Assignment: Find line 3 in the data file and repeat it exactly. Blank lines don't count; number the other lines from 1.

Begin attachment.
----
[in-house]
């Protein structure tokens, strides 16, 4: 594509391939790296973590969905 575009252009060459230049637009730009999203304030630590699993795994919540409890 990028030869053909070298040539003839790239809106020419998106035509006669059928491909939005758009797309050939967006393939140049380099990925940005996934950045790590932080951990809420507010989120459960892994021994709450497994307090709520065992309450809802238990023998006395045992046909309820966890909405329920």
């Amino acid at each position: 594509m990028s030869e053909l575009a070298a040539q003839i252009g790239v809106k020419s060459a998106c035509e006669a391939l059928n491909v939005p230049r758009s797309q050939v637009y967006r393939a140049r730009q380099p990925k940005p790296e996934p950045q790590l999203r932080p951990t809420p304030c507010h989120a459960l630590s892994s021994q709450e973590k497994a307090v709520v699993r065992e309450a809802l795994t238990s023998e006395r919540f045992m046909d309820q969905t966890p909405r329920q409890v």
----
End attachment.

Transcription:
């Amino acid at each position: 594509m990028s030869e053909l575009a070298a040539q003839i252009g790239v809106k020419s060459a998106c035509e006669a391939l059928n491909v939005p230049r758009s797309q050939v637009y967006r393939a140049r730009q380099p990925k940005p790296e996934p950045q790590l999203r932080p951990t809420p304030c507010h989120a459960l630590s892994s021994q709450e973590k497994a307090v709520v699993r065992e309450a809802l795994t238990s023998e006395r919540f045992m046909d309820q969905t966890p909405r329920q409890v």